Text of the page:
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HEALTH
By Meredith Cohn | March 9, 2012
State health officials say today that lab tests confirm all four members of a Calvert County family striken with a severe respiratory illness in recent weeks had the H3N2 strain of influenza A, a strain of the flu that has been going around this season. Three have since died. At least two of the cases were complicated by bacterial infections with methicillin-resistent Staphylococcus aureus, or MRSA, according to the state Department of Health and Mental Hygiene . Additional lab testing and investigation continue, but the health officials said there still have been no other clusters of severe respiratory illness in the state discovered.
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BUSINESS
By Timothy B. Wheeler and The Baltimore Sun | September 30, 2014
The energy company Dominion said Tuesday that it is exploring developing an alternate evacuation route for some residential neighbors of its proposed Cove Point liquefied natural gas plant, prompting opponents to question anew assertions by the company and federal regulators that the facility poses no significant safety or environmental risks. Karl R. Neddenien, spokesman for the Richmond, Va.-based company, declined to offer details but said Dominion is "looking into" establishing an alternate route for residents living on Cove Point to get away should there be an emergency at the facility.
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NEWS
By Colin Campbell and The Baltimore Sun | September 29, 2014
Federal regulators gave final approval Monday for energy company Dominion to build the East Coast's first natural gas liquefaction plant at its Cove Point site in Calvert County, a project that has raised concerns from neighbors and environmentalists. The $3.8 billion project would allow Dominion to export liquefied natural gas through the facility on the Chesapeake Bay. It plans to complete the project and begin exporting by June 2017, adding about 75 jobs to the approximately 100 already at the site.
NEWS
By Colin Campbell and The Baltimore Sun | September 29, 2014
Federal regulators gave final approval Monday for energy company Dominion to build the East Coast's first natural gas liquefaction plant at its Cove Point site in Calvert County, a project that has raised concerns from neighbors and environmentalists. The $3.8 billion project would allow Dominion to export liquefied natural gas through the facility on the Chesapeake Bay. It plans to complete the project and begin exporting by June 2017, adding about 75 jobs to the approximately 100 already at the site.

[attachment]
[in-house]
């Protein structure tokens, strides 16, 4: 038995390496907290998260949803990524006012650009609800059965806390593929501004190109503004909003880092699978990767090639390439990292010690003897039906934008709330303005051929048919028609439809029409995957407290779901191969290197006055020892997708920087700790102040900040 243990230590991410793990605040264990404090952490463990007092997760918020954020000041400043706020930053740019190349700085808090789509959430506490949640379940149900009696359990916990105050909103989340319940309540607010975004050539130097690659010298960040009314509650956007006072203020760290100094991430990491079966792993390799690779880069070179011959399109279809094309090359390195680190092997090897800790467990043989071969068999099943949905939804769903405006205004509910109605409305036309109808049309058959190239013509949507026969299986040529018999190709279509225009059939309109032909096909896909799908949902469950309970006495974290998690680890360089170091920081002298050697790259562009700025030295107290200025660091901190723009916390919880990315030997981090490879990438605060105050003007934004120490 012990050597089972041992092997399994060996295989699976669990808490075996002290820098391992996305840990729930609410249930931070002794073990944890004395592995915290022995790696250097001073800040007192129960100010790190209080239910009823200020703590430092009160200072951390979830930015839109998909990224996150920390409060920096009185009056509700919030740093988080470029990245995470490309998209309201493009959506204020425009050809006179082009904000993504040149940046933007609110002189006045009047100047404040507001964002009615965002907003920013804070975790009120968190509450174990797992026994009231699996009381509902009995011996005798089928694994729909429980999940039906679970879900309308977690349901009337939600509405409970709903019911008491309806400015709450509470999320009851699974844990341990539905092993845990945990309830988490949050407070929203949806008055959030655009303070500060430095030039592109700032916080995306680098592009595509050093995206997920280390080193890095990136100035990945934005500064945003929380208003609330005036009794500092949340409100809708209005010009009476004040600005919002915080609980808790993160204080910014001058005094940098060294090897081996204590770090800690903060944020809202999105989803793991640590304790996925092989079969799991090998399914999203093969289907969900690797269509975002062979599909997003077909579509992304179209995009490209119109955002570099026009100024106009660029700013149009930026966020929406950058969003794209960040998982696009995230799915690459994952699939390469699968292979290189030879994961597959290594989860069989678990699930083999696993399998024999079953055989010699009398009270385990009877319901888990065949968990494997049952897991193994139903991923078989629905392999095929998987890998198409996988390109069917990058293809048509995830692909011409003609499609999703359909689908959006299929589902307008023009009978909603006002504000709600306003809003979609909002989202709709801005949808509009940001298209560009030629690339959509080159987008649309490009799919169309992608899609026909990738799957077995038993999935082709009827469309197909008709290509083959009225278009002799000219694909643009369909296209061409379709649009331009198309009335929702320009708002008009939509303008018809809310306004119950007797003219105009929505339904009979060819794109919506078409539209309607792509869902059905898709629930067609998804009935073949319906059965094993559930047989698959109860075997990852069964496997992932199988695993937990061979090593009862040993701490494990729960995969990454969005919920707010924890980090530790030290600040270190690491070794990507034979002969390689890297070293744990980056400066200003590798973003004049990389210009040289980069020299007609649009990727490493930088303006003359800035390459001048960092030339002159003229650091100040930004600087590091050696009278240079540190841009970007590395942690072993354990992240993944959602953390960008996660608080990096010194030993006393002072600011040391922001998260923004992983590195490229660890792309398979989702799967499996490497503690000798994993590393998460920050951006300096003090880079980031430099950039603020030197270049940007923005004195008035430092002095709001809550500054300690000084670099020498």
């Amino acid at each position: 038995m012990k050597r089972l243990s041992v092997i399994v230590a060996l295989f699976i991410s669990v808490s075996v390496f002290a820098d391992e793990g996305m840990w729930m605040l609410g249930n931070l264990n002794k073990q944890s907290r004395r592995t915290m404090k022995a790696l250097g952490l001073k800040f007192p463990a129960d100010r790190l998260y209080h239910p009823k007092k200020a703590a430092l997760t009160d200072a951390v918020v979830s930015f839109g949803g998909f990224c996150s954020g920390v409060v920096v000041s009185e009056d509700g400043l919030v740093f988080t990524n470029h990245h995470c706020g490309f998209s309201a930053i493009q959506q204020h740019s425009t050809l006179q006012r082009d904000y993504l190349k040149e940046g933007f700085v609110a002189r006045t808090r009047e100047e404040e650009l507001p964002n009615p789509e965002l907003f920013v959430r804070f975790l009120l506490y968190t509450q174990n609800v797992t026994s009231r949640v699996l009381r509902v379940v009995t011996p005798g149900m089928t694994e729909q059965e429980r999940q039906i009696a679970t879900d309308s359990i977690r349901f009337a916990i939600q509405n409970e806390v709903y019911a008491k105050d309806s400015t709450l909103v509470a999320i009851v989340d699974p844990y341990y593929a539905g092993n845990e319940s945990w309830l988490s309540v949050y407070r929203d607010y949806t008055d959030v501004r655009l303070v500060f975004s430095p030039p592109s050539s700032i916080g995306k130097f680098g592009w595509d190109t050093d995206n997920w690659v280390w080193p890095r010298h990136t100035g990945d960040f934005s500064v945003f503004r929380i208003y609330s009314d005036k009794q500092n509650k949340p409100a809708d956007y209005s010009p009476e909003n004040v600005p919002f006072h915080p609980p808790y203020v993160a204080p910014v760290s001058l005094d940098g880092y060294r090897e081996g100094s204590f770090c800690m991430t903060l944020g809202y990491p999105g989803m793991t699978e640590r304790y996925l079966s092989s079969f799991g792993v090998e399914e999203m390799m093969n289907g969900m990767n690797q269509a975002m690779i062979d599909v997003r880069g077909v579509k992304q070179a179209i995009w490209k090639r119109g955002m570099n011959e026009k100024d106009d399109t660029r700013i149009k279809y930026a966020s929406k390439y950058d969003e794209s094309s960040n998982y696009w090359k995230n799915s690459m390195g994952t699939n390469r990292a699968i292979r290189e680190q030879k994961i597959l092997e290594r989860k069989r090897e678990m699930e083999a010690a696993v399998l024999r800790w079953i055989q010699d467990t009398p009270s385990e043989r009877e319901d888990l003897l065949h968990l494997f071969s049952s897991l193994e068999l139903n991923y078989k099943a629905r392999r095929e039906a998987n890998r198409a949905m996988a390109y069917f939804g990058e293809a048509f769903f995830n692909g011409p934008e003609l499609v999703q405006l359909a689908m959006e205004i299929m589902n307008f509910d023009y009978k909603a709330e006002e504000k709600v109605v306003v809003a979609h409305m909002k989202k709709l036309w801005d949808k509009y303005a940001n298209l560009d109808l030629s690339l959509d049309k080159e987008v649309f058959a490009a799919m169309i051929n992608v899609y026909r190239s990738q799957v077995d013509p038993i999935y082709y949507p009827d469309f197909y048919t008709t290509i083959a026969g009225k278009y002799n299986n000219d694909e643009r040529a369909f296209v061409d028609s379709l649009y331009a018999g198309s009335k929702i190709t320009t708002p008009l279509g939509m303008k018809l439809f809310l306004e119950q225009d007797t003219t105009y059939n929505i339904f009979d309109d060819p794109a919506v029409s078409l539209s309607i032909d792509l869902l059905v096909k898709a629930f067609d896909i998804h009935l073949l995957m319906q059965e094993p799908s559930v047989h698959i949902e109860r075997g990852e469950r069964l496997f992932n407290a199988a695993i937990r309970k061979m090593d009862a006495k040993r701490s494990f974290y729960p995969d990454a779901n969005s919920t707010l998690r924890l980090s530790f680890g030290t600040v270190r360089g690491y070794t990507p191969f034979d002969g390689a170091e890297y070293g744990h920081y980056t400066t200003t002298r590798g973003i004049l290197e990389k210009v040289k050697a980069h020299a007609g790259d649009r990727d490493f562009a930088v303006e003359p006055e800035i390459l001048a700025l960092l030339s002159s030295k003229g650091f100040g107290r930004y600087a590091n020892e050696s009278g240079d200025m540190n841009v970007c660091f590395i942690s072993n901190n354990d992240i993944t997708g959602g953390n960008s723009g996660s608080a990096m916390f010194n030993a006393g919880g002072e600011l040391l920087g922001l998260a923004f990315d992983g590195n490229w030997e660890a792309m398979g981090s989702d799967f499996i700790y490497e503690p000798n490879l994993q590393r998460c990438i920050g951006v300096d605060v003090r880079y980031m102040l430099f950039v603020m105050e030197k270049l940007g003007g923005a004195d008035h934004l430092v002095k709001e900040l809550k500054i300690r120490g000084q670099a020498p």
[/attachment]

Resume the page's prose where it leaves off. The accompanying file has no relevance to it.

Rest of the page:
FEATURES
By Timothy B. Wheeler, The Baltimore Sun | February 10, 2012
— It's quiet these days at Dominion's liquefied natural gas terminal in the Chesapeake Bay. Only five tankers docked last year at the pier a mile off the Calvert County shoreline, and not much traffic is expected this year, either. But thanks in large part to booming production of natural gas from shale deposits in neighboring states, the East Coast's largest LNG terminal could be bustling again in several years — exporting the heating and industrial fuel to other countries, instead of importing it. Dominion, based in Richmond, Va., has won approval from the Department of Energy to use Cove Point for exporting liquefied natural gas to about 20 nations with which the United States has free-trade agreements.
NEWS
By Kevin Rector, The Baltimore Sun | August 7, 2012
A tornado was spotted over the Patuxent River in Calvert County on Tuesday afternoon, according to the National Weather Service. The "waterspout," as tornadoes over water are known, was seen moving west over the river about 5:55 p.m. by law enforcement, said Heather Sheffield, a NWS spokeswoman. After the spotting, which came amid thunderstorms in southern Maryland, a short-lived tornado warning was issued for parts of Calvert, Charles, St. Mary's and Prince George's counties, Sheffield said.
NEWS
By Carrie Wells, The Baltimore Sun | May 11, 2014